Law School Transparency reports that the average law school debt load for a 2014 law graduate is $118,570, but we know very little about the full distribution. Because of the pervasiveness of the reverse Robin Hood policy, which uses tuition dollars of low credentialed students to finance scholarships for their high credentialed peers, there is likely a significant percentage of students at most law schools who graduate with more than $150,000 in law school debt. Further, according to US News, there are twelve law schools -- including three in the T14 -- where the average law school debt load is more the $150,000. Although there are no statistics on the percentage of law students graduating with greater than $200,000 in law school debt, law students tell me this amount is common.
I have translated this meager public information into the chart below. The area in green is the volume of money that could disappear from law school budgets if the federal government imposed a hard limit on federally financed law school lending.
Why would this money be at grave risk? Two reasons:
First, private lenders will be reluctant to cover the entire shortfall. For decades, private lenders played an important roll in law school finance. But these lenders got pushed out of the market by the changes in federal higher ed finances described above. Unfortunately, in the intervening years, the ratio of earning-power-to-debt has gotten too far out of whack. To come back into this market, private lenders would need to be confident that loans would be repaid. That likelihood is going to vary by law school and by law student, raising the cost of lending. This means that, to varying degrees, virtually all law schools would have to sweat over money. Unlike Grad Plus, private lenders may balk at financing full sticker tuition for lower credentialed students trying to attend the highest ranked school that admitted them.
Second, private lenders will not offer the same loan forgiveness options, such as IBR and Public Service Loan Forgiveness, currently offered by the federal government. With the curtailed scope of these functional insurance programs, some portion of prospective law students will likely be unwilling to sign loan documents in excess of the federal lending cap. Even very elite schools will feel the pain here.
(2) An appearance problem in the world of politics
I would bet a lot of money that law faculty have been emailing the Times editorial to one another, criticizing its lack of nuance. But here is our problem. We are not in a court where a judge will listen to our elegant presentation of facts and law. Nor are we in the world of private markets where we can expect people to reliably follow their own economic self-interest. We are in the realm of politics where sides get drawn based on appearance and political expediency. To make matters worse, the legal academy just got lambasted by the paper of record on the left.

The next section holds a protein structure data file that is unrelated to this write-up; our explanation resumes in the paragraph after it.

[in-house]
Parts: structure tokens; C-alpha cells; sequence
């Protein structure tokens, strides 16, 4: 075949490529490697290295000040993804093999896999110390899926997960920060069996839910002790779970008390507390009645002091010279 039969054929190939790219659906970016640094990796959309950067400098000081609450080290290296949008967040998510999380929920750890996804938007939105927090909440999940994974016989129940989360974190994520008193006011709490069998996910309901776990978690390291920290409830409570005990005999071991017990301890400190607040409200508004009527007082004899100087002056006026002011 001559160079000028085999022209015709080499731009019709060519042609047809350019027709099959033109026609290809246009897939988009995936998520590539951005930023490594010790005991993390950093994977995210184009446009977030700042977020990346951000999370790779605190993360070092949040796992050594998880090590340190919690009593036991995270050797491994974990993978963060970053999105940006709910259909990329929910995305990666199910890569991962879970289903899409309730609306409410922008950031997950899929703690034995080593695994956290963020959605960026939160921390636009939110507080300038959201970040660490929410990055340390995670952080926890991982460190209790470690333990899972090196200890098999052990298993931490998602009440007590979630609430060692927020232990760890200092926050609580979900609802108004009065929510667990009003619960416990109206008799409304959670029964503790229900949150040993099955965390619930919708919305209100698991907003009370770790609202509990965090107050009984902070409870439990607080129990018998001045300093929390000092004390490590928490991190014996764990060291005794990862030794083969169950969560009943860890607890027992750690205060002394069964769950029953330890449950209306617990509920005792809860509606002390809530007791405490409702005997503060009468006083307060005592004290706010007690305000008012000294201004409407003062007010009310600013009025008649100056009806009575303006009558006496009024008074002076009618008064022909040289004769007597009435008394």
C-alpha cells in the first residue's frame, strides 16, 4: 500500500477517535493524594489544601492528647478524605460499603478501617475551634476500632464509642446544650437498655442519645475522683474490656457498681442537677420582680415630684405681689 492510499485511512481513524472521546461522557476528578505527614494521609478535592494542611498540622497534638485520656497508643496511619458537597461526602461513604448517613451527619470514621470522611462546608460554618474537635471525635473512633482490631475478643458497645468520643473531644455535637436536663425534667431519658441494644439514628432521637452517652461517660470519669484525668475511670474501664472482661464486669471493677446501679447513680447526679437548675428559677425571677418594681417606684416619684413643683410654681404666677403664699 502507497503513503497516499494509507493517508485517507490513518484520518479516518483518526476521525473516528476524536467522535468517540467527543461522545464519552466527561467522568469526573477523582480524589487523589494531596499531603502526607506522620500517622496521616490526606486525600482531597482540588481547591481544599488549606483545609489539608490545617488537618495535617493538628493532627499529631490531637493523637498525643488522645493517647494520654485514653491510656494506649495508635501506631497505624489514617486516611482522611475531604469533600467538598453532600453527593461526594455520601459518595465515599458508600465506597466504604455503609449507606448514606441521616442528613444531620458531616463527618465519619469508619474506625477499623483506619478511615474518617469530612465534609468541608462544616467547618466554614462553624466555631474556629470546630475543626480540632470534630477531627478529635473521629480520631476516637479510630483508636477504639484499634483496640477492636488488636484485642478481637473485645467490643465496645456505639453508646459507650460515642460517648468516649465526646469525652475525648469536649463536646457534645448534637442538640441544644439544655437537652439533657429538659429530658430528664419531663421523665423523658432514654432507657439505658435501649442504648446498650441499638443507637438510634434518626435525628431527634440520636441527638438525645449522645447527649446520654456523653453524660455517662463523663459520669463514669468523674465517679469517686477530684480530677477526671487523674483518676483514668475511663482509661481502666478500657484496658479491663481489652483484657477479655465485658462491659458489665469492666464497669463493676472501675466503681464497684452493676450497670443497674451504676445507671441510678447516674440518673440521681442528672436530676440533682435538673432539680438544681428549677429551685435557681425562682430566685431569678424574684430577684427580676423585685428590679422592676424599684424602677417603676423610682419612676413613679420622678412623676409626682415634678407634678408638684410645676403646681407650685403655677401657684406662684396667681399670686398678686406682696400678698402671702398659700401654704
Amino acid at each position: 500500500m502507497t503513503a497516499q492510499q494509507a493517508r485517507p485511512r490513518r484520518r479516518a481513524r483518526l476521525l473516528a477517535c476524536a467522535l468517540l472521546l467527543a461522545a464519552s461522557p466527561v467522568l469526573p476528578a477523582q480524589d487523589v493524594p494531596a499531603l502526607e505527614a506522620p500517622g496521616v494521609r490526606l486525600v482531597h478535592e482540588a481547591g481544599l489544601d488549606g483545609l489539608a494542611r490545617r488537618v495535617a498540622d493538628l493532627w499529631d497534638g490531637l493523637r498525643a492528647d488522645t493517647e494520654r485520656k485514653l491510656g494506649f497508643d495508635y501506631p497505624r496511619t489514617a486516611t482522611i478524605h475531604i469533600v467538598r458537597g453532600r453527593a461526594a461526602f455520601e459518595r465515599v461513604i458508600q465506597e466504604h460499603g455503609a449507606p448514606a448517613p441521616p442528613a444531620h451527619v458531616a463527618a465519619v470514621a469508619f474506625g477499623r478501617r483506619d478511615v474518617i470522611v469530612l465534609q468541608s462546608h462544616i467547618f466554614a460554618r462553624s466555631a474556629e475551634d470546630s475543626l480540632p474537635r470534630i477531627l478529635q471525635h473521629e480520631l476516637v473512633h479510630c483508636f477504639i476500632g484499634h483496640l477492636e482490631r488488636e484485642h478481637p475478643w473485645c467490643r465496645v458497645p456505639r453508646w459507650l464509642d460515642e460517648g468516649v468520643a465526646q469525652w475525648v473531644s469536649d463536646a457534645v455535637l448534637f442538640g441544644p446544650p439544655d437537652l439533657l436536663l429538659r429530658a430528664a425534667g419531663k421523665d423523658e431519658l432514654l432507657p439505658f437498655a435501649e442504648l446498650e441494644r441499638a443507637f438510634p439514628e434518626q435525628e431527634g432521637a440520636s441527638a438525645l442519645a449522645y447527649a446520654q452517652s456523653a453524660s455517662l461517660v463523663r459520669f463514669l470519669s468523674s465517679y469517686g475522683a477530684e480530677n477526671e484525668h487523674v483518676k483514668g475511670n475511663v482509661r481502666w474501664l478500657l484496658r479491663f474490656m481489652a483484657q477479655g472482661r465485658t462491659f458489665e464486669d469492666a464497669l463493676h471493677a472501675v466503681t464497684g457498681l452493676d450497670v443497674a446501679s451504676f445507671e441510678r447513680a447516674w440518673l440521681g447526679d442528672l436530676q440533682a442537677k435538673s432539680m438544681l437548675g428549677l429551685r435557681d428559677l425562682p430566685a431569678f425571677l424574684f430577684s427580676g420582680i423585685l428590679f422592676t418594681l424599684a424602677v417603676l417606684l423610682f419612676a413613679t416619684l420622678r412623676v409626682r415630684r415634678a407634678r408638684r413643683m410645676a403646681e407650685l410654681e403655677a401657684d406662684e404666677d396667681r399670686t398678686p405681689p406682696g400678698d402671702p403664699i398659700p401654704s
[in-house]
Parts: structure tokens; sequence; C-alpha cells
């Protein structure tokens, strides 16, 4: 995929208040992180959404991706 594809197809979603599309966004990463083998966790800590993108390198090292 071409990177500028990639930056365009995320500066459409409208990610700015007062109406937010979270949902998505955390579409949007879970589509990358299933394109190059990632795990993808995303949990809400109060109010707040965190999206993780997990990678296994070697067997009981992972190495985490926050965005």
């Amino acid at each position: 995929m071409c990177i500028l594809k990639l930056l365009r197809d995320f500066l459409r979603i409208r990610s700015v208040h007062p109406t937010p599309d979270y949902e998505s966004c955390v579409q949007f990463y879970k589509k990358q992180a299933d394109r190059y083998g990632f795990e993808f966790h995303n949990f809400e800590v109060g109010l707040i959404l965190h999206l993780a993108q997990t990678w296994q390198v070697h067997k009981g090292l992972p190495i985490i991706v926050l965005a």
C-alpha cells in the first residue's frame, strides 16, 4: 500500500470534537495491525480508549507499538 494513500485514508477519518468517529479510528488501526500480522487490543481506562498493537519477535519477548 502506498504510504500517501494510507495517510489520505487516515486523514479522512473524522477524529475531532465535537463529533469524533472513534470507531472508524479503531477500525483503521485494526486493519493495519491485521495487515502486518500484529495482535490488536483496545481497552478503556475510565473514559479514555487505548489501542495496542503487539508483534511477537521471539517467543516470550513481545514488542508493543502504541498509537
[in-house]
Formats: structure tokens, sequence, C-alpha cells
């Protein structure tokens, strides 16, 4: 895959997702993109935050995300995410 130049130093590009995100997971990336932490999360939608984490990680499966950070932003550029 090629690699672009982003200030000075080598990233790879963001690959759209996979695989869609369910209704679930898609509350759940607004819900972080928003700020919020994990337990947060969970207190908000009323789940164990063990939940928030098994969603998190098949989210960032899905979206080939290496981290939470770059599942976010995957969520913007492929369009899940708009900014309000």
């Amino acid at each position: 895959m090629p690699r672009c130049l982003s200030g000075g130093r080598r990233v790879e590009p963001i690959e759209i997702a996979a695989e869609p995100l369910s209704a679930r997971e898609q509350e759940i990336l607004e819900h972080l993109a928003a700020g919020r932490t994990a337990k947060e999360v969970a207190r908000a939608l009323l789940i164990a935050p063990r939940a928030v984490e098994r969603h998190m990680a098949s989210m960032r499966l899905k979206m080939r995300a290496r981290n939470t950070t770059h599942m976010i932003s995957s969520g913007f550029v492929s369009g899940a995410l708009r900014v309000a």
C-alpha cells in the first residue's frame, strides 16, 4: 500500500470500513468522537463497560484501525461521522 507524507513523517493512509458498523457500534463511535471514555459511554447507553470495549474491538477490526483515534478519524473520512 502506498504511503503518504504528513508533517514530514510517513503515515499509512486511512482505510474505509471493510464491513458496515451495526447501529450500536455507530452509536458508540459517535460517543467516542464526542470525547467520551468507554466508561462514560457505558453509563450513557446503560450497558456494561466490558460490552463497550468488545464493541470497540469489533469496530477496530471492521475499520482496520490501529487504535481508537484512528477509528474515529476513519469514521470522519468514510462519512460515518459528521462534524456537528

It is hard to argue that a cap on federal funding of legal education would be bad policy for students, the legal profession, taxpayers, or broader society. Such a change would:
- Reduce the number of law grads going into a saturated labor market;
- Reduce the number of low credentialed students admitted to law school who will one day struggle to pass the bar;
- Reduce the risk of nonpayment of students loans currently borne by US taxpayers;
- Put in place serious cost-containment on legal education.
For law schools, however, such a change would produce layoffs and pay reductions. And that may be the fate of the luckier schools. It is widely known that most law schools are running deficits. Central universities are looking for ways to wait out the storm. But the cliff-like quality of a federal cap on law school lending would call the question of how much support is too much.
What's the solution?
Legal education has a cost problem, but so does the entire higher ed establishment. Here is my unsolicited advice.
The leadership of the AALS needs to take a very strong public position that the trend lines plaguing higher ed need to be reversed. This is not risky because it is so painfully obvious. The AALS should then, in conjunction with the ABA, send a very public delegation to the Dept of Education. The delegation should be given a very simple charge: Help the DOE
- Outline the systemic problems that plague higher education
- Articulate the importance of sound policy to the national interest
- Formulate a fair and sustainable solution.
I have faith that my legal colleagues would do a masterful job solving the problems of higher education. And in the process, we'll discover that we have become the architects of a new system of higher ed finance that will be fair and equitable system for all stakeholders, including those employed in legal education. That's right: act decisively to ensure a fair and equitable deal. The only drawback is that it won't be the status quo that we'd instinctively like to preserve.